Cuban president Raúl Castro made headlines this week when he said more private businesses would be allowed to operate in the communist country and that many state jobs would be eliminated.
"We have to permanently erase the notion that Cuba is the only country in the world where people can live without working," Castro said, according to a transcript of his speech reported by <em>Granma</em>, Cuba's newspaper of the communist party. Castro said that Cuba would extend the "exercise of self-employment" and cut "various existing prohibitions on the granting of new licenses and the marketing of certain products, thus making labor contracts more flexible."
Cuba has been here before. In the early 1990s, Cuba freed up some private business sectors to help make up for the loss of aid from the former Soviet Union. One example was the country's <em>paladar</em> program, allowing individuals to turn their homes into small, privately-owned restaurants. These boomed, becoming the best places to dine in Cuba, but they became a victim of their own success, and the plan was cut back.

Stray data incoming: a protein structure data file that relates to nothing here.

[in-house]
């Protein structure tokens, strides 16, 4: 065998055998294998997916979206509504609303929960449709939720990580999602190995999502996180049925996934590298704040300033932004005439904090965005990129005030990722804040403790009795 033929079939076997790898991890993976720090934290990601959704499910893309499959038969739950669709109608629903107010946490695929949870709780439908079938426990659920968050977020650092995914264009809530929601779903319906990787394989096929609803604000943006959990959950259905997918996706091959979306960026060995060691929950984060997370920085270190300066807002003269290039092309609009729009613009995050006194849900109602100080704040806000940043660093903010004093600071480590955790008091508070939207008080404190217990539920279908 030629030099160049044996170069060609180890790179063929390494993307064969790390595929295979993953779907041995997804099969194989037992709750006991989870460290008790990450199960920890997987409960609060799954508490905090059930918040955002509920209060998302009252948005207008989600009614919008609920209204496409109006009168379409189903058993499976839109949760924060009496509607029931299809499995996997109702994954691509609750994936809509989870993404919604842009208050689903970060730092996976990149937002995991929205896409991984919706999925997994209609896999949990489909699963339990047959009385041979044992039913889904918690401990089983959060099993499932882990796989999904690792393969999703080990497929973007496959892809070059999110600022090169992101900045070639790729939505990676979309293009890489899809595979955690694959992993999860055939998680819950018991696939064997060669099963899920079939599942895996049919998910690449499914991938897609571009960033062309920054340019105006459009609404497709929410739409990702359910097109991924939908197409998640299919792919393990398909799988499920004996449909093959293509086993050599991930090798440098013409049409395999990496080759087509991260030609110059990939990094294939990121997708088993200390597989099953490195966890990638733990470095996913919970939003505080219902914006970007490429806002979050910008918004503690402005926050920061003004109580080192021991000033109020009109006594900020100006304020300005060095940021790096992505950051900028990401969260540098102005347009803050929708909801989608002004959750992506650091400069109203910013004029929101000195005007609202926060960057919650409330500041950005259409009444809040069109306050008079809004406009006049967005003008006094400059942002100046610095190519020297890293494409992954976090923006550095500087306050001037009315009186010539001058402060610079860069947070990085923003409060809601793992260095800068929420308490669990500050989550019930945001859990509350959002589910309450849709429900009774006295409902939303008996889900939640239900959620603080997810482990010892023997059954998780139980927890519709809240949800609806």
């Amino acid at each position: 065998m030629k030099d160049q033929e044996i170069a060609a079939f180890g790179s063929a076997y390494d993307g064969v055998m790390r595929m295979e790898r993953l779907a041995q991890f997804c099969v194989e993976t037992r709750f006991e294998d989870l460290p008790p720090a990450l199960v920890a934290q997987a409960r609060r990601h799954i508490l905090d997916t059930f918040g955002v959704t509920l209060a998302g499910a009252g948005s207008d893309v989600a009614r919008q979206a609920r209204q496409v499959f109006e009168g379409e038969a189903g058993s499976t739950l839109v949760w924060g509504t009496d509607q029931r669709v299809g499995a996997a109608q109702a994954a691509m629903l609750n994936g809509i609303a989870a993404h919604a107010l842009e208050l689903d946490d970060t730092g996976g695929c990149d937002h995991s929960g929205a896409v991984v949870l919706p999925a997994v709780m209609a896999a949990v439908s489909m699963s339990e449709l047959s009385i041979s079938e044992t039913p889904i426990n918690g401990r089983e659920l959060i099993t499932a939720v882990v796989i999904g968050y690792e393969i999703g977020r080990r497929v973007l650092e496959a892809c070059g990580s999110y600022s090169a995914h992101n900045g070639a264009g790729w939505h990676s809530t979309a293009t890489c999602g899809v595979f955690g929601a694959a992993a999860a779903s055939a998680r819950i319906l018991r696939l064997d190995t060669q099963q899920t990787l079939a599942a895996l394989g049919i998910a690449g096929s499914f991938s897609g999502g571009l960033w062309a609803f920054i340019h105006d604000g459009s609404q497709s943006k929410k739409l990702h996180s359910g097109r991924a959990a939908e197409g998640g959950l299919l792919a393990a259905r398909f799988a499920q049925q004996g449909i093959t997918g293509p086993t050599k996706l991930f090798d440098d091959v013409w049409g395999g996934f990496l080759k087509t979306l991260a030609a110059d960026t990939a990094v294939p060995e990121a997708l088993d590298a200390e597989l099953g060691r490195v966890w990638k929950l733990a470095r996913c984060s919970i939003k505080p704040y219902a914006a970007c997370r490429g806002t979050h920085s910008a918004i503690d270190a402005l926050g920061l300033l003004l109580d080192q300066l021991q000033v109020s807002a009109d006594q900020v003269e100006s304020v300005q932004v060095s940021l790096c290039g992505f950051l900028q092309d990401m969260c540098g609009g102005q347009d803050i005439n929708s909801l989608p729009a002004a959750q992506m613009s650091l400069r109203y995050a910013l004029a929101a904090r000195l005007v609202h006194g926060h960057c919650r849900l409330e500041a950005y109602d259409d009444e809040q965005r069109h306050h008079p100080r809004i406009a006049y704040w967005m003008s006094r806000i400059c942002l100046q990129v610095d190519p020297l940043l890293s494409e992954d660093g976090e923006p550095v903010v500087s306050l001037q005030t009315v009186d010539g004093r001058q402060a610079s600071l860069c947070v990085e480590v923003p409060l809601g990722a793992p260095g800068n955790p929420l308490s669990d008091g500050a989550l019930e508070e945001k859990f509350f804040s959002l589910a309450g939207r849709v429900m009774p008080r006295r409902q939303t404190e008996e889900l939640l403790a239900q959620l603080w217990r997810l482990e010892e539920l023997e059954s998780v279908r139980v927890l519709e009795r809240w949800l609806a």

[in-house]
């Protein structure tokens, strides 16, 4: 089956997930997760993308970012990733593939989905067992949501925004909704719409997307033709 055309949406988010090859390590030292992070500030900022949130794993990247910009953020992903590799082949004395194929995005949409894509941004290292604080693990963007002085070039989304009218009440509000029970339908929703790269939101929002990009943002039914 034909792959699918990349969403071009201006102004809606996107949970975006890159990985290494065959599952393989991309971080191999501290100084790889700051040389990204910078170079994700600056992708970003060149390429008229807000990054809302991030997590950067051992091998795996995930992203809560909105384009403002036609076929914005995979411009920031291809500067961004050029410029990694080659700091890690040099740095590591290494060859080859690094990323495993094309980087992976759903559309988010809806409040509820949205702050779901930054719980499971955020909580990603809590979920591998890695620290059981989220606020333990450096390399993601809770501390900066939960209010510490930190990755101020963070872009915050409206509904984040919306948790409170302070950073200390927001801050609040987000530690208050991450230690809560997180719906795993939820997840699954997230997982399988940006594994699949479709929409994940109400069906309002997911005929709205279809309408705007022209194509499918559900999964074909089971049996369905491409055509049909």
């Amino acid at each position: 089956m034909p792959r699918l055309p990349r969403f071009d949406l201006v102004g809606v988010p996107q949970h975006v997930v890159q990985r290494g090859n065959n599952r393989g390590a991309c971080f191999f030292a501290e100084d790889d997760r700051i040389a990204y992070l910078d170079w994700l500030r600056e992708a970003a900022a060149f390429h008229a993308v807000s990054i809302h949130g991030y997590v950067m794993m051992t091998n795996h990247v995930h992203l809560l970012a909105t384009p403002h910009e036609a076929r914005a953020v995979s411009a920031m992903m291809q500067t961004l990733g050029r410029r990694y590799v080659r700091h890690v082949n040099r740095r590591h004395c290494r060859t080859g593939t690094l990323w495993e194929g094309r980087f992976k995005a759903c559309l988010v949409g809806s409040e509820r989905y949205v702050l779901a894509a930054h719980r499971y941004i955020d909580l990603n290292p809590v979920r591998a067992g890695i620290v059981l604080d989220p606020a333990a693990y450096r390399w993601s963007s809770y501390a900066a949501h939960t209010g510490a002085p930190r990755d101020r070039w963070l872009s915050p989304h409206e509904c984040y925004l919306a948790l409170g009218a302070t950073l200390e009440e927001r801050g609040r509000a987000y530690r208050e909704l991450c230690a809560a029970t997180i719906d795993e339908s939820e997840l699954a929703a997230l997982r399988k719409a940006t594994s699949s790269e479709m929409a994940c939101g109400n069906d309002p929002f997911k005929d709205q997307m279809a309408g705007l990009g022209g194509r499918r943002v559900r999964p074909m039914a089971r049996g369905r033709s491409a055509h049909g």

"I'm cautious, I've seen this before," said Cuba expert John S. Kavulich II, senior policy advisor to the U.S.—Cuba Trade and Economic Council Inc. "The last time they did this was due to dire economic circumstances, then they backed away. Are we going to see a repeat? I'm probably more optimistic this time."
Cuba's flirtations with private enterprise have yielded positive results. In the world of cigars, the most famous example is that of late tobacco farmer Alejandro Robaina, who showed the Cuban government that privately-owned tobacco farms produced yields far greater than those owned by the state.
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